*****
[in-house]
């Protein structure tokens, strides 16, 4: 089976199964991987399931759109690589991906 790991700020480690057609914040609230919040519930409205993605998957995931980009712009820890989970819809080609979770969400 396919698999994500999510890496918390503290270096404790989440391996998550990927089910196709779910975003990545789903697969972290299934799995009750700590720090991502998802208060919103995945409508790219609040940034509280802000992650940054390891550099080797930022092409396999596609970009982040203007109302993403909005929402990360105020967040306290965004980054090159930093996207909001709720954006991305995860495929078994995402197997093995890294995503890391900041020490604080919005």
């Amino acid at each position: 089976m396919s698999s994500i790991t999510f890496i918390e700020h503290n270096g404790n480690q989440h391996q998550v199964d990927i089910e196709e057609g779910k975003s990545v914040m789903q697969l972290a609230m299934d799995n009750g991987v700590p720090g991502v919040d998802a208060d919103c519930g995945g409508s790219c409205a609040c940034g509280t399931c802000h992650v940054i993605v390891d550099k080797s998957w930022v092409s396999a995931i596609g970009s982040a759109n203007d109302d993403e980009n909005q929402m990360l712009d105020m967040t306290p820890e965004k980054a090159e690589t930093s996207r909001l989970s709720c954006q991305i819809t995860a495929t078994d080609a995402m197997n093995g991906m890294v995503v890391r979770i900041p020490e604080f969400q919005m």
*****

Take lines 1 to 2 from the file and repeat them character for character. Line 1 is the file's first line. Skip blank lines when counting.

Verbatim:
[in-house]
């Protein structure tokens, strides 16, 4: 089976199964991987399931759109690589991906 790991700020480690057609914040609230919040519930409205993605998957995931980009712009820890989970819809080609979770969400 396919698999994500999510890496918390503290270096404790989440391996998550990927089910196709779910975003990545789903697969972290299934799995009750700590720090991502998802208060919103995945409508790219609040940034509280802000992650940054390891550099080797930022092409396999596609970009982040203007109302993403909005929402990360105020967040306290965004980054090159930093996207909001709720954006991305995860495929078994995402197997093995890294995503890391900041020490604080919005």